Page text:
PanOCT: Automated Clustering of Orthologs Using Conserved Gene Neighborhood for Pan-Genomic Analysis of Bacterial Strains and Closely Related Species

J. Craig Venter Institute, 9704 Medical Center Drive, Rockville, MD 20850, USA.
Nucleic Acids Research (Impact Factor: 9.11). 08/2012; 40(22). DOI: 10.1093/nar/gks757
Source: PubMed


Pan-genome ortholog clustering tool (PanOCT) is a tool for pan-genomic analysis of closely related prokaryotic species or strains. PanOCT uses conserved gene neighborhood information to separate recently diverged paralogs into orthologous clusters where homology-only
clustering methods cannot. The results from PanOCT and three commonly used graph-based ortholog-finding programs were compared using a set of four publicly available strains
of the same bacterial species. All four methods agreed on ∼70% of the clusters and ∼86% of the proteins. The clusters that
did not agree were inspected for evidence of correctness resulting in 85 high-confidence manually curated clusters that were
used to compare all four methods.

Download full-text


Available from: Jason M Inman, Jan 24, 2014
  • Source
    • "The currently available genomes of N4-like bacteriophage were retrieved from NCBI in Genbank format. PanOCT [33] was used to identify the genes that are conserved across the N4-like bacteriophages (40% or 70% identity cut-off, at least 70% protein length overlap). Each orthologs cluster was aligned using MUSCLE [34]. "
    [Show abstract] [Hide abstract]
    ABSTRACT: Bacteriophage EC1-UPM is an N4-like bacteriophage which specifically infects Escherichia coli O78:K80, an avian pathogenic strain that causes colibacillosis in poultry. The complete genome sequence of bacteriophage EC1-UPM was analysed and compared with other closely related N4-like phage groups to assess their genetic similarities and differences. Bacteriophage EC1-UPM displays a very similar codon usage profile with its host and does not contain any tRNA gene. Comparative genomics analysis reveals close resemblance of bacteriophage EC1-UPM to three N4-like bacteriophages namely vB_EcoP_G7C, IME11 and KBNP21 with a total of 44 protein coding genes shared at 70% identity threshold. The genomic region coding for the tail fiber protein was found to be unique in bacteriophage EC1-UPM. Further annotation of the tail fiber protein using HHpred, a highly sensitive homology detection tool, reveals the presence of protein structure homologous to various polysaccharide processing proteins in its C-terminus. Leveraging on the availability of multiple N4-like bacteriophage genome sequences, the core genes of N4-like bacteriophages were identified and used to perform a multilocus phylogenetic analysis which enabled the construction of a phylogenetic tree with higher confidence than phylogenetic trees based on single genes. We report for the first time the complete genome sequence of a N4-like bacteriophage which is lytic against avian pathogenic Escherichia coli O78:K80. A novel 928 amino acid residues tail fiber protein was identified in EC1-UPM which may be useful to further the understanding of phage-host specificity. Multilocus phylogenetic analysis using core genes of sequenced N4-like phages showed that the evolutionary relationship correlated well with the pattern of host specificity.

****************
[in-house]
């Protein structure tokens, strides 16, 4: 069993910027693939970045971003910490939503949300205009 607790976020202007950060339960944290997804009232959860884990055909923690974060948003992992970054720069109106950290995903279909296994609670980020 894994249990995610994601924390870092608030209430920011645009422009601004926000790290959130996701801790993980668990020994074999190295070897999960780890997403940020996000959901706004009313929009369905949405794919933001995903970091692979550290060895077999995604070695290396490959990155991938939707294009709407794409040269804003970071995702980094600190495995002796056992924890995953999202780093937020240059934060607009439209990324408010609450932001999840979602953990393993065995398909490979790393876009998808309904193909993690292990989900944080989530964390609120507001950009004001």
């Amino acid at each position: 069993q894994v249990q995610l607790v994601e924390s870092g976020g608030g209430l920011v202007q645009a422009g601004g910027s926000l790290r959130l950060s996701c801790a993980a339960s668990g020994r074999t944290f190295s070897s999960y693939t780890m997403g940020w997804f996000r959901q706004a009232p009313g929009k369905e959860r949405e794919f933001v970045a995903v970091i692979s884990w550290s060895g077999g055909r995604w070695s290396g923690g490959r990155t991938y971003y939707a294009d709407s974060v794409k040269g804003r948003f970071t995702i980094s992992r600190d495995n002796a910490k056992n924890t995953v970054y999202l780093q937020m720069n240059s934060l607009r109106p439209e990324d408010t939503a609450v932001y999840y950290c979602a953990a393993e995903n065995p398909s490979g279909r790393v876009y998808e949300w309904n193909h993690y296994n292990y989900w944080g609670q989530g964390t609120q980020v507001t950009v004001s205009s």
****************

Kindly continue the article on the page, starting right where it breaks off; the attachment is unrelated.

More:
Full-text · Article · Oct 2013 · Virology Journal
  • Source
    • "An all-versus-all BLASTP was performed on the extracted protein sequences from each strain. The BLAST output were used as an input for the identification of single-copy orthologs using PanOCT (% Identity 65; E-value < 1e-10) [52]. Venerable in R was used to construct the six-way Venn diagram. "